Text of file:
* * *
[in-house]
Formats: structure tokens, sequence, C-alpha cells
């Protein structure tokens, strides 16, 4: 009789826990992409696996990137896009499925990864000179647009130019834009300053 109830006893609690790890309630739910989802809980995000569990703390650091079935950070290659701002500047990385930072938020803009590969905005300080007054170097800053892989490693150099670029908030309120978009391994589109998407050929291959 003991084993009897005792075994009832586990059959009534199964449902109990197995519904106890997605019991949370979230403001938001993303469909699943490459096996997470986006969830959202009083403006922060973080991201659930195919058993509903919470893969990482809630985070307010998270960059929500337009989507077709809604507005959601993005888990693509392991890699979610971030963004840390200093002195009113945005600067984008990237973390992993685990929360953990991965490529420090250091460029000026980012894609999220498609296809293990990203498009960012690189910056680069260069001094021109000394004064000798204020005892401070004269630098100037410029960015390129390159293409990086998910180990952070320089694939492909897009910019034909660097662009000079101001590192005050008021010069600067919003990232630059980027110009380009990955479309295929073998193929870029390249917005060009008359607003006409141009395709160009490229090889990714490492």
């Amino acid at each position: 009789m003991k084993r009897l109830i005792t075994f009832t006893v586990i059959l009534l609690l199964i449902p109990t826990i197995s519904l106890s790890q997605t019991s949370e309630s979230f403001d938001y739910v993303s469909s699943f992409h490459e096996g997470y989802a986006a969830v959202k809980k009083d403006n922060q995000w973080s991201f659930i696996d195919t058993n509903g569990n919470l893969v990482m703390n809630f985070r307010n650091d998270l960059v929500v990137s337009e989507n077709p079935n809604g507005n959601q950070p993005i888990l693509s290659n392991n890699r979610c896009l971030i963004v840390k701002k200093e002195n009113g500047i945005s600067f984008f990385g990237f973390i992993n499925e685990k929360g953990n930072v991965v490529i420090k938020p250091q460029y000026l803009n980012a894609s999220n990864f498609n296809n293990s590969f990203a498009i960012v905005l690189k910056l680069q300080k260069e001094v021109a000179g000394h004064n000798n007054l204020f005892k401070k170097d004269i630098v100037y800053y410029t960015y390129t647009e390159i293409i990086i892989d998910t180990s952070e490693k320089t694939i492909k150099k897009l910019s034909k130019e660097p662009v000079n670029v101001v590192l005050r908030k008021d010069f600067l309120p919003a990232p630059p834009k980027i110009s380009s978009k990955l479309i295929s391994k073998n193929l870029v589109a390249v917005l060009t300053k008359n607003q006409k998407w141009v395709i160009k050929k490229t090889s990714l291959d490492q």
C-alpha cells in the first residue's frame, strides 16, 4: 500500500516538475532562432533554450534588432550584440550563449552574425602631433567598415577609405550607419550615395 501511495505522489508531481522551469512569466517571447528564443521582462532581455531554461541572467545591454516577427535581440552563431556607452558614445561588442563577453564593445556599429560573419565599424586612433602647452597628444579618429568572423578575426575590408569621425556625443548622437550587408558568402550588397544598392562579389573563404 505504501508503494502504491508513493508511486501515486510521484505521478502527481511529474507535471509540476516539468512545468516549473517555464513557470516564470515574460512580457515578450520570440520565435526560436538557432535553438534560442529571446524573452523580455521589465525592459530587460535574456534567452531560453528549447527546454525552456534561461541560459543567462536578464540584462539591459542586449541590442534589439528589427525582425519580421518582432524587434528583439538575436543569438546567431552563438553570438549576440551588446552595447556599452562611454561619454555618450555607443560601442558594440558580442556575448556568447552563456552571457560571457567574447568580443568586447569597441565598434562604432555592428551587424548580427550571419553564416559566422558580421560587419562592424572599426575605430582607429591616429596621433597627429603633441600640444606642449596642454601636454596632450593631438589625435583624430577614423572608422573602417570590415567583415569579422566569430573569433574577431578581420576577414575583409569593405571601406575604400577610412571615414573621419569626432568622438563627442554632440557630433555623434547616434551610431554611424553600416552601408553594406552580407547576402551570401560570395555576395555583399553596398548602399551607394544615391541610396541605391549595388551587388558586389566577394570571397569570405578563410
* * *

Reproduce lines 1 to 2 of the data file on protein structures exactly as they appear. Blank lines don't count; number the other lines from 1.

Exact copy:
[in-house]
Formats: structure tokens, sequence, C-alpha cells